Dung beetles as indicators for rapid impact assessments: evaluating best practice forestry in the neotropics

Bicknell, Jake E. and Phelps, Simon P. and Davies, Richard G. and Mann, Darren J. and Struebig, Matthew J. and Davies, Zoe G. (2014) Dung beetles as indicators for rapid impact assessments: evaluating best practice forestry in the neotropics. Ecological Indicators, 43 . pp. 154-161. ISSN 1470-160X. (doi:https://doi.org/10.1016/j.ecolind.2014.02.030) (Access to this publication is currently restricted. You may be able to access a copy if URLs are provided)

PDF (Restricted due to publisher policy) - Publisher pdf
Restricted to Repository staff only
Contact us about this Publication Download (926kB)
[img]
Official URL
http://dx.doi.org/10.1016/j.ecolind.2014.02.030

Abstract

Dung beetles (Scarabaeidae: Scarabaeinae) are sensitive to habitat perturbations and are easily studied, making them an ideal taxonomic group with which to evaluate the effects of low-intensity anthropogenic disturbances such as Reduced-Impact Logging. Here we examine the effect of a certified Reduced-Impact Logging operation on dung beetles, and demonstrate their suitability for use in rapid ecological impact studies. We sampled dung beetle assemblages, environmental variables and timber extraction rates across four treatment groups in closed canopy and canopy gaps in logged and unlogged forest in Guyana. Community analysis revealed that logged forest supported a more uniform dung beetle assemblage compared to unlogged forest. Differences in assemblage structure were driven by dissimilarity between closed canopy treatments, as plots in artificial and natural canopy gaps supported comparable assemblages. Indicator analyses were conducted across treatments, using a new approach (CLAM) and two well-established methods (IndVal, SIMPER). Two species respectively were classified as indicators of logged (Hansreia affinis and Eurysternus caribaeus) and unlogged forest (Canthidium aff. centrale and Deltochilum (Calhyboma) carinatum). BIO-ENV analysis demonstrated that tree extraction intensity, bare ground cover, and ground cover by leaf material were key factors influencing dung beetle assemblages. Despite the relatively low-impact of Reduced-Impact Logging reported by previous studies, we find that dung beetles are sensitive to even small changes in environmental conditions as a result of this form of anthropogenic disturbance. As dung beetles are a highly responsive taxonomic group, we illustrate that they represent a valuable taxon that can be used to critically evaluate best practice forestry operations and other disturbance activities, particularly in time constrained studies (e.g., rapid monitoring and environmental impact assessments). However, we recommend the use of multiple indicator analyses to monitor potential changes in assemblage composition, due to a lack of congruence between methods.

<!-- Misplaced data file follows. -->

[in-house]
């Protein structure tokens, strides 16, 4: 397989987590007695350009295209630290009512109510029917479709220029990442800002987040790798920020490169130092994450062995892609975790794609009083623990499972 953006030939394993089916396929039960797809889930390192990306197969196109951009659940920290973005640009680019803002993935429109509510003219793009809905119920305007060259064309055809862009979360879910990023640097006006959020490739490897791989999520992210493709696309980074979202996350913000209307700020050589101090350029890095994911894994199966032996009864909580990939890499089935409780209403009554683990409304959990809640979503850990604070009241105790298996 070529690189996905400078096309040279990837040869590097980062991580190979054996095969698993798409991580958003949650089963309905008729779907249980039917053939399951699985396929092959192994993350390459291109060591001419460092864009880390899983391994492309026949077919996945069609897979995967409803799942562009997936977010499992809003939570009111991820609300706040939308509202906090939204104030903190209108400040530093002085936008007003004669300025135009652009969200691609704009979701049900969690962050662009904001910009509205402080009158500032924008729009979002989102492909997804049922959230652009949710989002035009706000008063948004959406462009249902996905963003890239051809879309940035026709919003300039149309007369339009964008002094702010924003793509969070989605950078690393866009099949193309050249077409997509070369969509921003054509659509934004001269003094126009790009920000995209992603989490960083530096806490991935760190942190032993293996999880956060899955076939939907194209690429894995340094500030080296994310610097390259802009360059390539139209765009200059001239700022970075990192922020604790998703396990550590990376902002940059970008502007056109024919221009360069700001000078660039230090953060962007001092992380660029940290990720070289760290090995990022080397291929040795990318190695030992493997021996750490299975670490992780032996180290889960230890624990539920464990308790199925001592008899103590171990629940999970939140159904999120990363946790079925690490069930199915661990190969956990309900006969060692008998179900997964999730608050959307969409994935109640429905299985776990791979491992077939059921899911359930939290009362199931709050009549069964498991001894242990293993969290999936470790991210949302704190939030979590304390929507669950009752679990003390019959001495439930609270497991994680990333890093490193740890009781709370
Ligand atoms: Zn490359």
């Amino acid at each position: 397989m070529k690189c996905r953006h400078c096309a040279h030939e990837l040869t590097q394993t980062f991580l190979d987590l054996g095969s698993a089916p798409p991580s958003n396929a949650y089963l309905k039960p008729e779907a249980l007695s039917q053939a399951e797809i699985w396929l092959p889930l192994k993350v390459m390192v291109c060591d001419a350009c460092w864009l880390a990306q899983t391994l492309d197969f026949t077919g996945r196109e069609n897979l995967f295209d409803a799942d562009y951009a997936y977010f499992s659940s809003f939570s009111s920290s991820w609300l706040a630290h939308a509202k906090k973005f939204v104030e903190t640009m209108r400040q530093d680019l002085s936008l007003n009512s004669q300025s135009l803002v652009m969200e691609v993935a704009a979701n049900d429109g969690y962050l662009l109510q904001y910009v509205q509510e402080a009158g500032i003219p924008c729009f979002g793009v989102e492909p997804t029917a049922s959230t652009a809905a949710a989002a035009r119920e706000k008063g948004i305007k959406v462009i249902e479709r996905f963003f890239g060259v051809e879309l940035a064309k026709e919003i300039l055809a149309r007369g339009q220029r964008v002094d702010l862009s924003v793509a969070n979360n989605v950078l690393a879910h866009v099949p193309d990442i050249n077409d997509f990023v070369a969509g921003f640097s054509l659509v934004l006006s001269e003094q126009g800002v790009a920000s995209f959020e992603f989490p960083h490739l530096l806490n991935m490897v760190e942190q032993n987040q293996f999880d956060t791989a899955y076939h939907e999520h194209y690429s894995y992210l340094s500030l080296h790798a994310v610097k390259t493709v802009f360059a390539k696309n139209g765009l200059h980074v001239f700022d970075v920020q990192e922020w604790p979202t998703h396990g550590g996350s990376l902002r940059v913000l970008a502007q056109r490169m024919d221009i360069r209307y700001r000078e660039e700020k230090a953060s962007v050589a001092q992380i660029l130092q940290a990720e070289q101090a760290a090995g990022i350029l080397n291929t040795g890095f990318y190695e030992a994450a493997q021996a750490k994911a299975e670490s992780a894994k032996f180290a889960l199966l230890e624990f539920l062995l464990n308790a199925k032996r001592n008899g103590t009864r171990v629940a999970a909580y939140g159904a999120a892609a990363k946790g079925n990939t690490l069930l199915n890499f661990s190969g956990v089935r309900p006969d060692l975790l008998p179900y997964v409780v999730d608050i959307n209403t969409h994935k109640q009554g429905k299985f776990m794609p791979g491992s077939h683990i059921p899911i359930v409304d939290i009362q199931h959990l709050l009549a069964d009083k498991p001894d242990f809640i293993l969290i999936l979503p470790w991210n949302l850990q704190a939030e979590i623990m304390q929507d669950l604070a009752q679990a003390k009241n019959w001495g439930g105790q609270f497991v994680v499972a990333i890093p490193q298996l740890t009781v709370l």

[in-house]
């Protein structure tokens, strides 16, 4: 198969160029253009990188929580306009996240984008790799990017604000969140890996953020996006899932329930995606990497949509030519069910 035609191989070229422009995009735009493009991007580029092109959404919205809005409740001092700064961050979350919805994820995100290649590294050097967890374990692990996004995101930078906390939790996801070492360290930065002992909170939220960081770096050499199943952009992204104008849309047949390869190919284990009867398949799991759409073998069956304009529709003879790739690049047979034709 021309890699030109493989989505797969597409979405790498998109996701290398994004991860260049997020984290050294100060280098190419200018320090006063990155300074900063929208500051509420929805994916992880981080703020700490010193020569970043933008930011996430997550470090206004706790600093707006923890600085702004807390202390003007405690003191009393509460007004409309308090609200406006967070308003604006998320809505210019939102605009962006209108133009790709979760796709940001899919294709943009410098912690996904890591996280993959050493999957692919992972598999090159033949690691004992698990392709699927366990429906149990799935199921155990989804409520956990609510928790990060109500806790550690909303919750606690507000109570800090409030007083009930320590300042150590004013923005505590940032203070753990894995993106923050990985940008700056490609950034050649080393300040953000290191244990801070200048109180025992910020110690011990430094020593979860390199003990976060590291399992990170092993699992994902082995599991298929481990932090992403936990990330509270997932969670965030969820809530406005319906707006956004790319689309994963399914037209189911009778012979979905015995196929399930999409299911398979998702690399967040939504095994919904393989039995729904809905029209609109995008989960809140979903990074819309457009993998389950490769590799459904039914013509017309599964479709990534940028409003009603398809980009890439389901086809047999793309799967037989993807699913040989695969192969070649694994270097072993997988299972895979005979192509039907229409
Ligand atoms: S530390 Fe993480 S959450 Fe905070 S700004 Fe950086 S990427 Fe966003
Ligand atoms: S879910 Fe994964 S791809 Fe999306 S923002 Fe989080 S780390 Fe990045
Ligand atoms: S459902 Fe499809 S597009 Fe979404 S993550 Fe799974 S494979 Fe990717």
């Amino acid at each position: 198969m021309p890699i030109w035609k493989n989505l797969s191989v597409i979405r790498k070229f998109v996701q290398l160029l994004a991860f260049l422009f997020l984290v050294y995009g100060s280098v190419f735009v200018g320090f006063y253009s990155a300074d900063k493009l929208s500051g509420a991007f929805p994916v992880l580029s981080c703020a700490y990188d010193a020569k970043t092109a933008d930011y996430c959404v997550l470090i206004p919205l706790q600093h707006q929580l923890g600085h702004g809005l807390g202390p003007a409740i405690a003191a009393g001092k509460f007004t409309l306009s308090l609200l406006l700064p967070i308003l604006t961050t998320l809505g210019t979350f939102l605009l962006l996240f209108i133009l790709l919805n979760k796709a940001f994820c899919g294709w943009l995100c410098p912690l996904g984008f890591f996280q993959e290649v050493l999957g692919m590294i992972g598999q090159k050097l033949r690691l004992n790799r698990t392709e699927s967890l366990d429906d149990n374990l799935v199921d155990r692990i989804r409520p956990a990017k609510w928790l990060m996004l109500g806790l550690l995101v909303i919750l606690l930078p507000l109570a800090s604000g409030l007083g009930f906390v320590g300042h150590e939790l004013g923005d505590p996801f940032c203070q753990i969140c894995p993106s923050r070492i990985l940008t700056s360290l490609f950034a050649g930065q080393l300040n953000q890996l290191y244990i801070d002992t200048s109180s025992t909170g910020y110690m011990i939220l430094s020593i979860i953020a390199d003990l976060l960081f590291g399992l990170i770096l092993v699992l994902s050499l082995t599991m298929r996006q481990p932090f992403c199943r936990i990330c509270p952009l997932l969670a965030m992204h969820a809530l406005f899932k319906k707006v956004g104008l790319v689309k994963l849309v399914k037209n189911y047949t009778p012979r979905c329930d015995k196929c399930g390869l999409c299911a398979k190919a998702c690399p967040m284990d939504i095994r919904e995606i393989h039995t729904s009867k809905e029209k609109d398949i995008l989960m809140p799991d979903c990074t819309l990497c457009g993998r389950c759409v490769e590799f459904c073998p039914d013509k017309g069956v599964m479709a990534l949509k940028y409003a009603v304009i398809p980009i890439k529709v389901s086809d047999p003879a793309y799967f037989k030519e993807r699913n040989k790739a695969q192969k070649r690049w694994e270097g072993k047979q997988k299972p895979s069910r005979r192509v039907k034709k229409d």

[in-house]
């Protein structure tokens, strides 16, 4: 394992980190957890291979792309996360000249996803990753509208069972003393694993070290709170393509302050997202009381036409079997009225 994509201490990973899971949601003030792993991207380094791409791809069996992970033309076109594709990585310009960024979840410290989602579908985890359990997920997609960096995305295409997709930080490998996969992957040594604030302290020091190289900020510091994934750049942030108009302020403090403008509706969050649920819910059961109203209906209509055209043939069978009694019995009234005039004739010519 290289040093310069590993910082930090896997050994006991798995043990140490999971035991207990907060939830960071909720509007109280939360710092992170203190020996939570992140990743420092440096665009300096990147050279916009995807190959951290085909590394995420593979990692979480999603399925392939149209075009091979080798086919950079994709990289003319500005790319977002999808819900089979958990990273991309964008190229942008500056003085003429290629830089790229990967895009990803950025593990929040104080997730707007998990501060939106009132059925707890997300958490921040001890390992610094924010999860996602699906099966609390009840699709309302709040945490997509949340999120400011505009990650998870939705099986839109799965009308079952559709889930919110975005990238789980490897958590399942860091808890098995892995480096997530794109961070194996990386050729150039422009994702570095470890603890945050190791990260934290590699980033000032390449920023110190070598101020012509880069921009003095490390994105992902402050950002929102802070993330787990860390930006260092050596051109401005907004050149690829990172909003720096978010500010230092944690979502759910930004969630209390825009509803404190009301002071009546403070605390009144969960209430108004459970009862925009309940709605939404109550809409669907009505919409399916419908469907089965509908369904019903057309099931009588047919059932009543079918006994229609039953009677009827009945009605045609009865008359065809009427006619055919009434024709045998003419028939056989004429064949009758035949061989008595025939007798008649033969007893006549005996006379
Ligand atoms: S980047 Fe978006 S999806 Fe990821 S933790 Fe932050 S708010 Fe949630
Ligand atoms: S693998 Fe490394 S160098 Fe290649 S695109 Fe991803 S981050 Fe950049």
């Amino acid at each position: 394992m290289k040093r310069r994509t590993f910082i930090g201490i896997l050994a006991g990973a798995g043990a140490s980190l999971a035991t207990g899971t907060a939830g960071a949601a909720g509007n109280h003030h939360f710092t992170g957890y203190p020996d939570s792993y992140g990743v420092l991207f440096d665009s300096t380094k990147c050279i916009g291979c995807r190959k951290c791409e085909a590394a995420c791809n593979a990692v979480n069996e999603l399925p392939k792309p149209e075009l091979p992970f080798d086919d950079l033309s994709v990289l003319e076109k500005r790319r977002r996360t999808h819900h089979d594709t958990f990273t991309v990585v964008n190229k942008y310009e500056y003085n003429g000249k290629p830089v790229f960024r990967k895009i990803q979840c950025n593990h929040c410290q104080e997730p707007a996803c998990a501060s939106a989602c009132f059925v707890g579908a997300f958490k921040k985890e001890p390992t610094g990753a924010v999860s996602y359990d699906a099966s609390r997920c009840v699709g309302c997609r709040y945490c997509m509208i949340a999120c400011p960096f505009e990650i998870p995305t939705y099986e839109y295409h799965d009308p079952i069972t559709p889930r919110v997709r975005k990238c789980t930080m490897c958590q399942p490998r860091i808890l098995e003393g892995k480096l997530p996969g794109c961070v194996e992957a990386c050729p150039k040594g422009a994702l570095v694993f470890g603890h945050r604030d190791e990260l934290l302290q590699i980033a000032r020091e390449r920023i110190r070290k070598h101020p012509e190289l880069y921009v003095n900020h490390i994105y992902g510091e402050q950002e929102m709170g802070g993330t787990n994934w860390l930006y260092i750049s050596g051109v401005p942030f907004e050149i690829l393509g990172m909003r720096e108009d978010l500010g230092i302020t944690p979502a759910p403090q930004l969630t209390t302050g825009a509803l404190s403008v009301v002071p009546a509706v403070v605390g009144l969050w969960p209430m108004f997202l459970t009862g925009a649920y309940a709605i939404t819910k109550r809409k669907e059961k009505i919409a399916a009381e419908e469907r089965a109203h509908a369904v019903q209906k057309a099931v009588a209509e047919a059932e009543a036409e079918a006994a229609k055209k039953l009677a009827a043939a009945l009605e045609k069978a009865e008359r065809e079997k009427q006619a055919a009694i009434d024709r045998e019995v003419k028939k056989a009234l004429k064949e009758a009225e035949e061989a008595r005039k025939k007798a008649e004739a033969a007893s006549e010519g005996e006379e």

Item Type: Article
Uncontrolled keywords: CLAM; Forest disturbance; Guyana; Indicator species; IndVal; Reduced-Impact Logging
Subjects: Q Science > QH Natural history > QH75 Conservation (Biology)
Divisions: Faculties > Social Sciences > School of Anthropology and Conservation > DICE (Durrell Institute of Conservation and Ecology)
Depositing User: Zoe Davies
Date Deposited: 22 Oct 2014 07:41 UTC
Last Modified: 30 Aug 2017 09:09 UTC
Resource URI: https://kar.kent.ac.uk/id/eprint/43263 (The current URI for this page, for reference purposes)
Bicknell, Jake E.: https://orcid.org/0000-0001-6831-627X
Struebig, Matthew J.: https://orcid.org/0000-0003-2058-8502
  • Depositors only (login required):

Downloads

Downloads per month over past year